Marianne Ayala

Mexico: my place of birth, but somewhere I never really considered home. Perhaps justifiably so, as I only spent the first six months of my life there. Nevertheless, my parents raised me in a Spanish speaking household that stayed well connected to Mexican culture. But living in the U.S. unavoidably transformed our lifestyle. Christmas was celebrated in a large fashion while “El Dia de Los Reyes Magos” was remembered by the occasional purchase of a “rosca,”a traditional holiday bread.

Despite our household’s slight Americanization, my parents reminded us to not forget our roots. Mexico, no matter what, flowed in our blood, and we should never shy away from it. To be fair, I never did find shame in being Mexican, but at times I did feel distanced from the culture. I did not agree with its machismo and various other aspects, but still remembered my roots.

At times, my loose connection to my homeland frustrated my parents at dinner table discussions. They would taunt me by asking if I had suddenly become white, to feel that American. To their disappointment, I would let them know that though I was proud of being from Mexico, I felt my only true home was the United States. But these first couple of months at Yale have shown me that I was perhaps wrong about my identity, or at the very least, wrong about the magnitude of my identification with Mexican culture.

Since I have stepped on campus, I’ve noted that not many people here look like me or share my background. Suddenly, the culture my parents taught me was gone. Gone along with the dishes I grew up with. Gone with the cumbia music I woke up to Sunday mornings. I never noticed how much of this was important to me until now. I had to save myself from losing my heritage, so I took up the culture and embraced it more than ever.

A couple of weeks into Yale, I hung up a Mexican flag above my desk in my suite’s common room. Below the flag sits a small Virgen de Guadalupe that my mother gave me before coming here. Next to the religious statue, a copy of Carlos Muñoz’s book Youth, Identity, Power: The Chicano Movement is vertically placed. These objects have taken on a new meaning, one that links me back to my culture, which had long been relegated to a position below that of the United States. My studies at Yale so far have helped me better understand the history of Mexico and find in it intriguing aspects that bring me closer to finding beauty in my nation of birth.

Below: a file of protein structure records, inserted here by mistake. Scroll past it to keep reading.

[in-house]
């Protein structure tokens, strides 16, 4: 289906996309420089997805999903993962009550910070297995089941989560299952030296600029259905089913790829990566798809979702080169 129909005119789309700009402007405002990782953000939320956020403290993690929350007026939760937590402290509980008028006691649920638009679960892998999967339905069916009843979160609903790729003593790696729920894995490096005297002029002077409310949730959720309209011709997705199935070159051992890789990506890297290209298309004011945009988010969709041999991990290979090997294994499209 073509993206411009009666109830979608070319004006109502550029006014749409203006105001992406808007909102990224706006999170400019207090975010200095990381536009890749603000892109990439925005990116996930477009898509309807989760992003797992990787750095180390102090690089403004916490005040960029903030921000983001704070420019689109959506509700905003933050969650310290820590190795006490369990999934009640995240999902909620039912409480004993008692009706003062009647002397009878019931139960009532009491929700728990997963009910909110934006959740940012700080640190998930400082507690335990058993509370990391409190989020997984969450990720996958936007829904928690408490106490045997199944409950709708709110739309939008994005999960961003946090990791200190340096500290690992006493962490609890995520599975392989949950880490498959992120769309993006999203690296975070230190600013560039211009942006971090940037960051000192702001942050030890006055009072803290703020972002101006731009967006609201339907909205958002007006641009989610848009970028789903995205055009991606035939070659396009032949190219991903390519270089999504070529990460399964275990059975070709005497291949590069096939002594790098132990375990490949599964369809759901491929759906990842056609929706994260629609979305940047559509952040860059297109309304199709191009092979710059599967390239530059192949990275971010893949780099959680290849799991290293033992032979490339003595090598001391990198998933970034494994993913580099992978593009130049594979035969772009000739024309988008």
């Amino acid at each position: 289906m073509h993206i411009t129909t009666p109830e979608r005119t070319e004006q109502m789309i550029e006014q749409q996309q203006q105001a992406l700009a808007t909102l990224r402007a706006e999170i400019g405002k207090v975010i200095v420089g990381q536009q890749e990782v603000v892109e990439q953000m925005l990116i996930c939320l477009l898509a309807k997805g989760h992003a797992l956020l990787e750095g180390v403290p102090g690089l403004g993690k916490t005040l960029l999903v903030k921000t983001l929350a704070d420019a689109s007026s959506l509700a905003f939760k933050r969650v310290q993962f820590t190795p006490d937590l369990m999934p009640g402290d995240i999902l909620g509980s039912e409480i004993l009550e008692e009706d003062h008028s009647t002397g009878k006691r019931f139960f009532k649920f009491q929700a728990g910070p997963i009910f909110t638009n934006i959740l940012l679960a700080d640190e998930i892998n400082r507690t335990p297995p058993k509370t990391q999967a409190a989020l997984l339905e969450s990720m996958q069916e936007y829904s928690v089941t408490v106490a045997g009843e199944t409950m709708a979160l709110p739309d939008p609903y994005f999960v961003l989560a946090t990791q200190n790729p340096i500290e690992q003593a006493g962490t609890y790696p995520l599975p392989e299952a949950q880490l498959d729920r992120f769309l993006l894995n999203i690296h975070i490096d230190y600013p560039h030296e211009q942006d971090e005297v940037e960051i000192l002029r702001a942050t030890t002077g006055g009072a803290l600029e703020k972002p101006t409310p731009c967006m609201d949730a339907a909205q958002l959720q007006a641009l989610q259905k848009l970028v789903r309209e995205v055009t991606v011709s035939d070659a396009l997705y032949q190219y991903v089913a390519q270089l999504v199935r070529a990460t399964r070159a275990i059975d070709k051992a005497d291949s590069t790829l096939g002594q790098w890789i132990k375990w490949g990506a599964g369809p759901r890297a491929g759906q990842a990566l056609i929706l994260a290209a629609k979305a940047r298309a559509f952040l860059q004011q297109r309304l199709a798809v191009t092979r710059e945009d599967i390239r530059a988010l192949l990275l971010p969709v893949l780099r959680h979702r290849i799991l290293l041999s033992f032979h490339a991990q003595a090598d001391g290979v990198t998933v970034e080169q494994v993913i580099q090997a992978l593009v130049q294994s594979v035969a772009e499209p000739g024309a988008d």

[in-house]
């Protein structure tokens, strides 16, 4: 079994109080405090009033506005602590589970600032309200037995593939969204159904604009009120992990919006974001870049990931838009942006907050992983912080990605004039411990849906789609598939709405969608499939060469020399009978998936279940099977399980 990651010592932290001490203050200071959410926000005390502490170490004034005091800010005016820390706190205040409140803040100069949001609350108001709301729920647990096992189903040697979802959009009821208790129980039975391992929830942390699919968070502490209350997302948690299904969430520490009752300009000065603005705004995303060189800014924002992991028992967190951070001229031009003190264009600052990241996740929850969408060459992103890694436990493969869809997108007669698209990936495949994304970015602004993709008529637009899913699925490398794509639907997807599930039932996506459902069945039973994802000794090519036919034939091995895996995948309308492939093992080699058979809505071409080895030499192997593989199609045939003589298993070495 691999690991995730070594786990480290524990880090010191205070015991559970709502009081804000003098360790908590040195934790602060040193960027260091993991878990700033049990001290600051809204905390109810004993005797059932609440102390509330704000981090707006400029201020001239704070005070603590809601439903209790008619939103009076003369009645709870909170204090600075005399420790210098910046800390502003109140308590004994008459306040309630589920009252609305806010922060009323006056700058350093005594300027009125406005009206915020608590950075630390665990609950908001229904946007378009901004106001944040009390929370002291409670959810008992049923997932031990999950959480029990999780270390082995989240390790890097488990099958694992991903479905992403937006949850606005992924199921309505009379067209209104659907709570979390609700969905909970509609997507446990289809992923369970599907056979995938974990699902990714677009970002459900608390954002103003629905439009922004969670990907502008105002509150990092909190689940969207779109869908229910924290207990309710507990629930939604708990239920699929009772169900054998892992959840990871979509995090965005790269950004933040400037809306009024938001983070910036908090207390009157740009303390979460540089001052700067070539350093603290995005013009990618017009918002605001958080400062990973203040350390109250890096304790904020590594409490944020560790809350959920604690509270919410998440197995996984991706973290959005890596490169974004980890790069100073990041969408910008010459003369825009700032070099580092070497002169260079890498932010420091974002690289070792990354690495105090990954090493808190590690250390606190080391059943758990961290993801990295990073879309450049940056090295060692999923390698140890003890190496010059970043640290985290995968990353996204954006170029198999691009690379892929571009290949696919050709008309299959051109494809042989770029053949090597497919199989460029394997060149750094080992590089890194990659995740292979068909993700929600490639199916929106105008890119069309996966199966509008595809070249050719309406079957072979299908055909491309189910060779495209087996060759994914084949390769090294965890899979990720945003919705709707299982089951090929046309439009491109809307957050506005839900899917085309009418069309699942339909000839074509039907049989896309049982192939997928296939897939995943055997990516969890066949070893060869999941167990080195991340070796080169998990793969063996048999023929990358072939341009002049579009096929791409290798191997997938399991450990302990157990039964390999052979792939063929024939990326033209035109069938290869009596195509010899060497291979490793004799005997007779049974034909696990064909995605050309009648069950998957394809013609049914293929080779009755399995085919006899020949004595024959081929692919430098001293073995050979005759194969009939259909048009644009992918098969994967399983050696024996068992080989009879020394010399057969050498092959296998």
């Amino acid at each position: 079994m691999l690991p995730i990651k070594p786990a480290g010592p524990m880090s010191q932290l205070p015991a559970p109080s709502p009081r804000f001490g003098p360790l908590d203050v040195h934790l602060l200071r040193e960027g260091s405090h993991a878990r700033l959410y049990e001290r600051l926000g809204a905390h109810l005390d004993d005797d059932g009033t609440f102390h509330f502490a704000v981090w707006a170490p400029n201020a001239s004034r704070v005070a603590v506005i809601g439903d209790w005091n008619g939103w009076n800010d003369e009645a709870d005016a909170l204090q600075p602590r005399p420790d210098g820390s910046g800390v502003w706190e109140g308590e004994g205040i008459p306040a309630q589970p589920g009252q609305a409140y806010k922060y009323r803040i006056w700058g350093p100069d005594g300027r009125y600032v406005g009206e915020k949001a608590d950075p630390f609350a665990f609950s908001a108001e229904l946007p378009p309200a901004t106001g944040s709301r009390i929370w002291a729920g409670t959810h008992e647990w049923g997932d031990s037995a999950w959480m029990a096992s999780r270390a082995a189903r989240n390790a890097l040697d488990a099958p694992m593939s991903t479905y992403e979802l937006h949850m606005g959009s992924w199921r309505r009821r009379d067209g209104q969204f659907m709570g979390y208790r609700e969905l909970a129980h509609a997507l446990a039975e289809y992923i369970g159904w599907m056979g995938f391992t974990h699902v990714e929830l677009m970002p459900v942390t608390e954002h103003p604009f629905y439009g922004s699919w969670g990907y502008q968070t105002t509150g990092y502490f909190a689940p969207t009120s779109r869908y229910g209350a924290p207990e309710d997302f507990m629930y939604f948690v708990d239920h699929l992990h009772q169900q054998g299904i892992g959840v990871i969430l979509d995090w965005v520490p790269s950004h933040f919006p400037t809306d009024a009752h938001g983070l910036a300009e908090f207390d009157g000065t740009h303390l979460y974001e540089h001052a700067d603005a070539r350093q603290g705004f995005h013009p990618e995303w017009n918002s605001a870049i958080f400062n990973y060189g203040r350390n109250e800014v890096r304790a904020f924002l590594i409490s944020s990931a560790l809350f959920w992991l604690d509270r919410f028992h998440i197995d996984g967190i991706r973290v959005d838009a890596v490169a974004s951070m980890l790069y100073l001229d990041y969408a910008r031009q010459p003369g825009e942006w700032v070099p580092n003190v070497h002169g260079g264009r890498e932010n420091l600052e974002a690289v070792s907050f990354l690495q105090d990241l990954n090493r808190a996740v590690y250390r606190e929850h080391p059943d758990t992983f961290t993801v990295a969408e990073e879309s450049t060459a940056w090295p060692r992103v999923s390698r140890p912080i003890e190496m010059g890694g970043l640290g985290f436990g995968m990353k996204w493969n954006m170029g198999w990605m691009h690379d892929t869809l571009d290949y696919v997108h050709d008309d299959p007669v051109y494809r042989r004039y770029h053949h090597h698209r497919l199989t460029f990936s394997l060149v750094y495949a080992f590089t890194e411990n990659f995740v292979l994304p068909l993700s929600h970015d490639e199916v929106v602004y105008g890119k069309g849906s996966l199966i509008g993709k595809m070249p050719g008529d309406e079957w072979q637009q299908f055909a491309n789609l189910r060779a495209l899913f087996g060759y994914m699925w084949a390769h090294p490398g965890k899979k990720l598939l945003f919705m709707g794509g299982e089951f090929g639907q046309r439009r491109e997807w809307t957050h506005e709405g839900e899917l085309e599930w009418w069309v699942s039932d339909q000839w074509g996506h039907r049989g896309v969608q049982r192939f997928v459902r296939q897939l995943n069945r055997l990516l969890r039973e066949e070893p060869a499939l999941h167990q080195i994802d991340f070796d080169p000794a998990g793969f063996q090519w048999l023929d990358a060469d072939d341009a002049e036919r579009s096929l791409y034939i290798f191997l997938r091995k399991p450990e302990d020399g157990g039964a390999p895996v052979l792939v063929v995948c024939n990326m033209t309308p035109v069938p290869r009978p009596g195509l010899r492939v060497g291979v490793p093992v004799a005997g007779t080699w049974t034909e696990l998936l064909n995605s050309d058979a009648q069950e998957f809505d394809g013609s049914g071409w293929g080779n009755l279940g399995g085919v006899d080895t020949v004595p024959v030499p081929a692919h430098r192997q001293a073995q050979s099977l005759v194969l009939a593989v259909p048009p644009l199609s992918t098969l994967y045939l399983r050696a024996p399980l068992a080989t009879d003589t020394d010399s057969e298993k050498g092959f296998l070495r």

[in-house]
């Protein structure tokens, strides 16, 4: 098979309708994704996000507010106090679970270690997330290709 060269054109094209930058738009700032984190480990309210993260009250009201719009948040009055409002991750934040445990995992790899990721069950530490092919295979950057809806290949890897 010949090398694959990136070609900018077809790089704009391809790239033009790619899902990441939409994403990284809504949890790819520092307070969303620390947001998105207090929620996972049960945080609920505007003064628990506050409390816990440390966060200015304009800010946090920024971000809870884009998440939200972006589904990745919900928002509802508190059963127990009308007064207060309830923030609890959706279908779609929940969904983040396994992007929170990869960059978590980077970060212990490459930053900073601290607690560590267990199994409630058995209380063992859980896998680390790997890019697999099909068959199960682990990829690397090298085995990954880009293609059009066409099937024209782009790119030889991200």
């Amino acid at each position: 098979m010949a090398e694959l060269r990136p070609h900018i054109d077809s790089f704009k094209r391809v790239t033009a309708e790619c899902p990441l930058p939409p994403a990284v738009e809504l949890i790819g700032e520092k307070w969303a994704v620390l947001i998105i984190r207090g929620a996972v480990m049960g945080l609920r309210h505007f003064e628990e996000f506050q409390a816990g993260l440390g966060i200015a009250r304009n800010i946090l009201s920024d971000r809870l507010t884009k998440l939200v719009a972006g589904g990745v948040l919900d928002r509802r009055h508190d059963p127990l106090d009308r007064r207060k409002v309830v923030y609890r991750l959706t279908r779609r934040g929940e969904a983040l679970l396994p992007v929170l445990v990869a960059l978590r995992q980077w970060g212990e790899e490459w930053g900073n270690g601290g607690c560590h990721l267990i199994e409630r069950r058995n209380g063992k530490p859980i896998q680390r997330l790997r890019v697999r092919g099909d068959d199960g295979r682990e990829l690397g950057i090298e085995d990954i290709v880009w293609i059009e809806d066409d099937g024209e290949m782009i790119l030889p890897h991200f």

Whether learning about US-Mexico border relations or the Mexican artistic renaissance of the early 1900s, Yale has only given me more reasons to uncover my heritage. Somehow this knowledge and experience has given me the impression that I am accompanied by more compatriots here then there really are. It’s the reason why, when appropriate, I try to speak Spanish whenever possible. It’s the reason I wear my Mexico soccer team jersey proudly around campus even when there isn’t a game. And when there is a game, it’s the reason I sing along to the Mexican national anthem at the start of the match.

Yet, that does not mean I have to completely get rid of my American identity. I’ve come to terms with myself and realized that there is no need to choose one country over the other. My national identity should not be an “us versus them” issue. I am a proud Mexican but also a proud American. It just happens to be that the new environment I find myself in has made me appreciate how much my Mexican background is an essential part of me. I was very much determined to no longer be caught in the crossfire of being Mexican and loving the U.S.

So next time you are around Vanderbilt Hall and hear mariachi music coming from a dorm, know that it is coming from the room with a Mexican flag hanging on the wall above a Virgen de Guadalupe. Know that it comes from someone who has found the part of him that he never knew well enough to relate to but now does. Know that it is from the student who found being Mexican does not mean he has to discard all the American parts of his identity. Know that it comes from me, a proud Mexican student with an equal pride in being American, no longer in the crossfire.

Carlos Rodriguez Cortez .